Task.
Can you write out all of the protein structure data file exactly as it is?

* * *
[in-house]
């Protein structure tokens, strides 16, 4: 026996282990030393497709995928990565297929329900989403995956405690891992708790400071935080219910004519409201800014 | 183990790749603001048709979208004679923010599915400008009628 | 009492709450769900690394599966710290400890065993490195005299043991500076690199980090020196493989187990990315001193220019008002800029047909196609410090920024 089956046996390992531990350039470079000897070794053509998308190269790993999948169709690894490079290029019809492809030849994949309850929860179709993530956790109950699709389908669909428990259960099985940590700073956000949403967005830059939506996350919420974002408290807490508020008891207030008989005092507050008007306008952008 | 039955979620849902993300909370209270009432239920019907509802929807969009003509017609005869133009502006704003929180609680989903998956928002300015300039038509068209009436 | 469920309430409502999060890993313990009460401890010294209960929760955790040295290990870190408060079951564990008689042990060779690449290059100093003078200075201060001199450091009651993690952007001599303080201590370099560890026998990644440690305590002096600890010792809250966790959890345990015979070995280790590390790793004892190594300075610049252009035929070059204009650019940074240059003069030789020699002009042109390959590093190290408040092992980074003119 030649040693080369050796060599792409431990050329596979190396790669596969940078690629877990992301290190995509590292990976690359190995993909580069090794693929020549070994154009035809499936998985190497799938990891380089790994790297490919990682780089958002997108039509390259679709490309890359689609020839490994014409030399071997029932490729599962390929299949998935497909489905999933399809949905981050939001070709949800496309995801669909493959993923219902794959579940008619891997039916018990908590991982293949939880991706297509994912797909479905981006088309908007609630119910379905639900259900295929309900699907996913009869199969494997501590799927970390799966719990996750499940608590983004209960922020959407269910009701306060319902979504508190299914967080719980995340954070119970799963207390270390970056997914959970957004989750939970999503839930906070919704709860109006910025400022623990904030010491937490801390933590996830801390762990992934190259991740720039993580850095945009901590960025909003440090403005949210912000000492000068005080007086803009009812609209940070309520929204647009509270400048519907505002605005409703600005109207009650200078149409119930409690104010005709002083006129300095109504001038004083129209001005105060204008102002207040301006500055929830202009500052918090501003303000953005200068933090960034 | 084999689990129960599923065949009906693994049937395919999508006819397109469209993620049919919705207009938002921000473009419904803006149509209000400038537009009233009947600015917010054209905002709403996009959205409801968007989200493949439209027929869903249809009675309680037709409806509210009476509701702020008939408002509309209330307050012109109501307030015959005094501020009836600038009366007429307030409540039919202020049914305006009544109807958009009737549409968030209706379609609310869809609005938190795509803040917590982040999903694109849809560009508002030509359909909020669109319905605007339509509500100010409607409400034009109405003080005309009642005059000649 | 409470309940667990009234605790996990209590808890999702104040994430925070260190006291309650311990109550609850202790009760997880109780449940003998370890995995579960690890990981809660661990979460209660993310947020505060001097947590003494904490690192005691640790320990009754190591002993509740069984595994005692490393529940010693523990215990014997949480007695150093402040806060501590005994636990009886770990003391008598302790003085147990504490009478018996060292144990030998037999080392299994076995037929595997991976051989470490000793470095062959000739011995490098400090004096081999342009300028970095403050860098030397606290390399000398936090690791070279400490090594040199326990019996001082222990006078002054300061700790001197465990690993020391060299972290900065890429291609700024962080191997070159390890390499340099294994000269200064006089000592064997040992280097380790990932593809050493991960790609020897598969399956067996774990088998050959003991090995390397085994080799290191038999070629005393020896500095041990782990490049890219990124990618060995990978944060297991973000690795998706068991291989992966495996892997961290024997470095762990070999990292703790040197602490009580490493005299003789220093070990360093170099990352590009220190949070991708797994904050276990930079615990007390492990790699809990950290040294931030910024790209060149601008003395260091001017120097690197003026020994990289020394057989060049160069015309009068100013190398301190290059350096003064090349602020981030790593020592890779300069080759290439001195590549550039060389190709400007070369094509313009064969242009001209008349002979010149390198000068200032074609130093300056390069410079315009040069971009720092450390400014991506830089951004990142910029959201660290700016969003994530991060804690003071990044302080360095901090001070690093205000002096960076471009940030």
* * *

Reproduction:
[in-house]
């Protein structure tokens, strides 16, 4: 026996282990030393497709995928990565297929329900989403995956405690891992708790400071935080219910004519409201800014 | 183990790749603001048709979208004679923010599915400008009628 | 009492709450769900690394599966710290400890065993490195005299043991500076690199980090020196493989187990990315001193220019008002800029047909196609410090920024 089956046996390992531990350039470079000897070794053509998308190269790993999948169709690894490079290029019809492809030849994949309850929860179709993530956790109950699709389908669909428990259960099985940590700073956000949403967005830059939506996350919420974002408290807490508020008891207030008989005092507050008007306008952008 | 039955979620849902993300909370209270009432239920019907509802929807969009003509017609005869133009502006704003929180609680989903998956928002300015300039038509068209009436 | 469920309430409502999060890993313990009460401890010294209960929760955790040295290990870190408060079951564990008689042990060779690449290059100093003078200075201060001199450091009651993690952007001599303080201590370099560890026998990644440690305590002096600890010792809250966790959890345990015979070995280790590390790793004892190594300075610049252009035929070059204009650019940074240059003069030789020699002009042109390959590093190290408040092992980074003119 030649040693080369050796060599792409431990050329596979190396790669596969940078690629877990992301290190995509590292990976690359190995993909580069090794693929020549070994154009035809499936998985190497799938990891380089790994790297490919990682780089958002997108039509390259679709490309890359689609020839490994014409030399071997029932490729599962390929299949998935497909489905999933399809949905981050939001070709949800496309995801669909493959993923219902794959579940008619891997039916018990908590991982293949939880991706297509994912797909479905981006088309908007609630119910379905639900259900295929309900699907996913009869199969494997501590799927970390799966719990996750499940608590983004209960922020959407269910009701306060319902979504508190299914967080719980995340954070119970799963207390270390970056997914959970957004989750939970999503839930906070919704709860109006910025400022623990904030010491937490801390933590996830801390762990992934190259991740720039993580850095945009901590960025909003440090403005949210912000000492000068005080007086803009009812609209940070309520929204647009509270400048519907505002605005409703600005109207009650200078149409119930409690104010005709002083006129300095109504001038004083129209001005105060204008102002207040301006500055929830202009500052918090501003303000953005200068933090960034 | 084999689990129960599923065949009906693994049937395919999508006819397109469209993620049919919705207009938002921000473009419904803006149509209000400038537009009233009947600015917010054209905002709403996009959205409801968007989200493949439209027929869903249809009675309680037709409806509210009476509701702020008939408002509309209330307050012109109501307030015959005094501020009836600038009366007429307030409540039919202020049914305006009544109807958009009737549409968030209706379609609310869809609005938190795509803040917590982040999903694109849809560009508002030509359909909020669109319905605007339509509500100010409607409400034009109405003080005309009642005059000649 | 409470309940667990009234605790996990209590808890999702104040994430925070260190006291309650311990109550609850202790009760997880109780449940003998370890995995579960690890990981809660661990979460209660993310947020505060001097947590003494904490690192005691640790320990009754190591002993509740069984595994005692490393529940010693523990215990014997949480007695150093402040806060501590005994636990009886770990003391008598302790003085147990504490009478018996060292144990030998037999080392299994076995037929595997991976051989470490000793470095062959000739011995490098400090004096081999342009300028970095403050860098030397606290390399000398936090690791070279400490090594040199326990019996001082222990006078002054300061700790001197465990690993020391060299972290900065890429291609700024962080191997070159390890390499340099294994000269200064006089000592064997040992280097380790990932593809050493991960790609020897598969399956067996774990088998050959003991090995390397085994080799290191038999070629005393020896500095041990782990490049890219990124990618060995990978944060297991973000690795998706068991291989992966495996892997961290024997470095762990070999990292703790040197602490009580490493005299003789220093070990360093170099990352590009220190949070991708797994904050276990930079615990007390492990790699809990950290040294931030910024790209060149601008003395260091001017120097690197003026020994990289020394057989060049160069015309009068100013190398301190290059350096003064090349602020981030790593020592890779300069080759290439001195590549550039060389190709400007070369094509313009064969242009001209008349002979010149390198000068200032074609130093300056390069410079315009040069971009720092450390400014991506830089951004990142910029959201660290700016969003994530991060804690003071990044302080360095901090001070690093205000002096960076471009940030």